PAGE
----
But first, for background, the seminal ‘View Through a Window’ study:
In 1984, Roger Ulrich studied two sets of patients, both in the same hospital, both recovering from the same surgery. The key difference: One group’s view from their window was of nature – grass, trees and sky; the other’s was of a brick wall. Ulrich found that the patients with the nature view complained less, required less pain medication, and made a faster recovery. Here, finally, was empirical proof of the salutary benefits of nature. Ulrich’s paper, published in the journal Science, got the attention of the medical community and legitimized the field of evidence-based design. Evidence-based design being the use of quantitative, and sometimes qualitative, research to design environments that facilitate health and improve outcomes. Since then, hundreds of studies have been published. Some, like those cited below, continue to demonstrate that contact with nature is good for people; some explore how people benefit, and what conditions are best for specific groups, needs, and situations (e.g., children; seniors with dementia; gardens for people who are immuno-compromised).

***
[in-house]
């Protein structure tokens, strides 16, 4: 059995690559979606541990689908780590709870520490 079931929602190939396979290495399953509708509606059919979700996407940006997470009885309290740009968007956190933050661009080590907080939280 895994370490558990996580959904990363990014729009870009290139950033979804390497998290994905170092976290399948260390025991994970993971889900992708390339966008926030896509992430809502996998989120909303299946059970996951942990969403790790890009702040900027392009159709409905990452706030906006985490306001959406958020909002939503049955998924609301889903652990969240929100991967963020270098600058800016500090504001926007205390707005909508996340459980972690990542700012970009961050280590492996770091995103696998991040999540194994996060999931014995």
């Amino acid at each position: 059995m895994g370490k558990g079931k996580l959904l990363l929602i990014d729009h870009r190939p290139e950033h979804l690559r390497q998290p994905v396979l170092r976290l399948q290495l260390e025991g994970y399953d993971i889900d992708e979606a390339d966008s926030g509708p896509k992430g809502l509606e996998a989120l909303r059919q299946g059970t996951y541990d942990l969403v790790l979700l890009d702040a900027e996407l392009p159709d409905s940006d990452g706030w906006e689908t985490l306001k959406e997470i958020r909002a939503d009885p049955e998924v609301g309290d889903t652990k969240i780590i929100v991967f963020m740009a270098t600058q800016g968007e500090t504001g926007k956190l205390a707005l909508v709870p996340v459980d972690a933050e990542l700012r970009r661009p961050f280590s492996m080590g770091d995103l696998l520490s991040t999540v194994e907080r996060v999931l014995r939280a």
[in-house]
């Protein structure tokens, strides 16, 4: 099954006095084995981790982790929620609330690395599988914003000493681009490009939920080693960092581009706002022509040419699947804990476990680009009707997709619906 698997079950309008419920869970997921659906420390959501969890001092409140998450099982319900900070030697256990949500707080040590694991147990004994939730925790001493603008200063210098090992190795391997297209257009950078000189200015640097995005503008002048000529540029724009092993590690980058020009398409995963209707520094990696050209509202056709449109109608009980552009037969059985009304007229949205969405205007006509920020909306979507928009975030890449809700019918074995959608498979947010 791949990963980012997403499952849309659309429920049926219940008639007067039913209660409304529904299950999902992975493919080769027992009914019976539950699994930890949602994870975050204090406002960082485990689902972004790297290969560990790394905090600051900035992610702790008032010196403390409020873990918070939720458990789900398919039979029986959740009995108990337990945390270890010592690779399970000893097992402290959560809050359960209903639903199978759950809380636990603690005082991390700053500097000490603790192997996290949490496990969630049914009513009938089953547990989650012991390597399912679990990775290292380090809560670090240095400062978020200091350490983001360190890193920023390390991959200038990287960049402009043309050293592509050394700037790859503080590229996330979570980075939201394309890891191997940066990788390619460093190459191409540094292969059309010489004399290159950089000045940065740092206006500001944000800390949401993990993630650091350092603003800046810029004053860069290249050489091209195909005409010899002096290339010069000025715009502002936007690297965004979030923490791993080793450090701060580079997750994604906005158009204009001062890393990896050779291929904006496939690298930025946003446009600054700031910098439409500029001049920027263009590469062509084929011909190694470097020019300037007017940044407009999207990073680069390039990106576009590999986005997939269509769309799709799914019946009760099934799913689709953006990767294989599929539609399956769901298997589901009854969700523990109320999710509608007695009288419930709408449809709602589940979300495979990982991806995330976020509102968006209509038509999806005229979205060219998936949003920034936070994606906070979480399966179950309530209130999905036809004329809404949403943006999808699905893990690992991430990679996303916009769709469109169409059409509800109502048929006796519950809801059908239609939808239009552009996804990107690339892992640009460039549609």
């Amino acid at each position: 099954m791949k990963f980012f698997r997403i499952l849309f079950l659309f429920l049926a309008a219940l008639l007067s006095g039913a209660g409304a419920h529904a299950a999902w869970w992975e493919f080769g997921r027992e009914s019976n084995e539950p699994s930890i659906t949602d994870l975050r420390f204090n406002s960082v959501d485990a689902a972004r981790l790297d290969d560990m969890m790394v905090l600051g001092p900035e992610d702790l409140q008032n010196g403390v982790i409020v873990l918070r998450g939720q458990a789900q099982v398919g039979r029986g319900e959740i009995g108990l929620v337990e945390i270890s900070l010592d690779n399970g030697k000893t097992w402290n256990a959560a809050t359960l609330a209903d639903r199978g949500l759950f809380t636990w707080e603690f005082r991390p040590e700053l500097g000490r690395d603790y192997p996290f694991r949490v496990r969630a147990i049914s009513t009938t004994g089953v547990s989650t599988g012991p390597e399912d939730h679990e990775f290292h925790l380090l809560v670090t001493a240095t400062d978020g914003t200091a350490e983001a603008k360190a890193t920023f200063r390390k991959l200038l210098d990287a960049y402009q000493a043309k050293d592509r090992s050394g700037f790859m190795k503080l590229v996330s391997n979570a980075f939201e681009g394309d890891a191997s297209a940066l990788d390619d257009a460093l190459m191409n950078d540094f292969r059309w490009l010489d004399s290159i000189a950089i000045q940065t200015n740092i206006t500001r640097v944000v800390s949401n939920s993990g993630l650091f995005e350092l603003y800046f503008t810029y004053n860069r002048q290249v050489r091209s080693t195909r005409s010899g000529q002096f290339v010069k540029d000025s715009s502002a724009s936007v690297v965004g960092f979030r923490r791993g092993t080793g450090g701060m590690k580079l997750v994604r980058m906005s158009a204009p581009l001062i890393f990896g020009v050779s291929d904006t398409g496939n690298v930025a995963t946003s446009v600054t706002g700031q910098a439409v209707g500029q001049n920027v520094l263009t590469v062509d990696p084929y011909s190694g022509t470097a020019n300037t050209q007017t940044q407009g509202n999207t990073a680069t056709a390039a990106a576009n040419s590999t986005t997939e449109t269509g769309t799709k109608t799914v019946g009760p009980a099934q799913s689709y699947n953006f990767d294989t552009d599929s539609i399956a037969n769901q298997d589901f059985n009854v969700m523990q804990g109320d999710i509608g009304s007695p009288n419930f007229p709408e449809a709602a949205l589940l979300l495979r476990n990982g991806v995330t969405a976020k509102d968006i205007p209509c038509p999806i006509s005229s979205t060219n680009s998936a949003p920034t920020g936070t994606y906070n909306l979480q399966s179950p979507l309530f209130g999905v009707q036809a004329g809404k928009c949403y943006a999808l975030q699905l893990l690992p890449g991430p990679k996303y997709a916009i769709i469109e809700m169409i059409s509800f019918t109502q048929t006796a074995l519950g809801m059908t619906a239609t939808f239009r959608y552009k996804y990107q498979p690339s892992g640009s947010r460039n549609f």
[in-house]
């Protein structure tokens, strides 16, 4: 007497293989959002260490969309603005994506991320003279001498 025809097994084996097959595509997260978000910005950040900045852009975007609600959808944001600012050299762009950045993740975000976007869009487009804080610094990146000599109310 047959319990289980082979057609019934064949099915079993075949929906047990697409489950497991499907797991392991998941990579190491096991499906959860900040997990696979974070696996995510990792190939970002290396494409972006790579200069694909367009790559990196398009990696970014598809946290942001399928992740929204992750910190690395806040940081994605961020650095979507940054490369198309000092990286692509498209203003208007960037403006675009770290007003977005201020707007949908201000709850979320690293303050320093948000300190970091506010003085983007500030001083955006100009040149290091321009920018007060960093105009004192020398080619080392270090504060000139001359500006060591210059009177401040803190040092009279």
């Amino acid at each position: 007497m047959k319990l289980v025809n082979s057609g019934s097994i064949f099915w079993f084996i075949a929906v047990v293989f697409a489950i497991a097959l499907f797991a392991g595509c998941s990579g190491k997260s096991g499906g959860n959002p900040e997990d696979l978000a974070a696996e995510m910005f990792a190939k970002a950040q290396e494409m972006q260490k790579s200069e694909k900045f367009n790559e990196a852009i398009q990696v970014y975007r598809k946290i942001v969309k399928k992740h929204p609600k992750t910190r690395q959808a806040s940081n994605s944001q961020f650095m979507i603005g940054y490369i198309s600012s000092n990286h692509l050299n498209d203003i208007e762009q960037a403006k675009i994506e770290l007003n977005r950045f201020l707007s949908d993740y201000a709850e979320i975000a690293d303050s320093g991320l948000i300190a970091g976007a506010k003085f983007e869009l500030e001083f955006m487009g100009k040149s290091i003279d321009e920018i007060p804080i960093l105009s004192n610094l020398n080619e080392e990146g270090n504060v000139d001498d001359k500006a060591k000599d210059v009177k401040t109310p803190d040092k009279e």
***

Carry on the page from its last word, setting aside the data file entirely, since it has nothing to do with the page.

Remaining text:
Innisfree, Millbrook, NY

The evidence since ‘View Through a Window.’ A few good examples:

Trees, greenery, and other vegetation make neighborhoods safer and more desirable. They even play a role in boosting students’ grades and reducing the risk of domestic violence.
See “Healing the Neighborhood: The Power of Gardens.”

Plants in an office setting improve worker satisfaction, creativity, and productivity.
See “I Demand Satisfaction! The Role of Nature in Job Satisfaction.”

As little as 10 minutes spent outside improves attention in children with ADHD; neighborhoods with more green space improve body mass index of children and youth.
See “Nature Deficit Disorder: Getting Kids Outdoors.” For many more resources on nature-based learning and play for kids, visit our Get Out and Play! page.

Uma, picking serviceberries. Photo by Naomi Sachs

Gardening improves health and happiness, including reducing heart rate and blood pressure.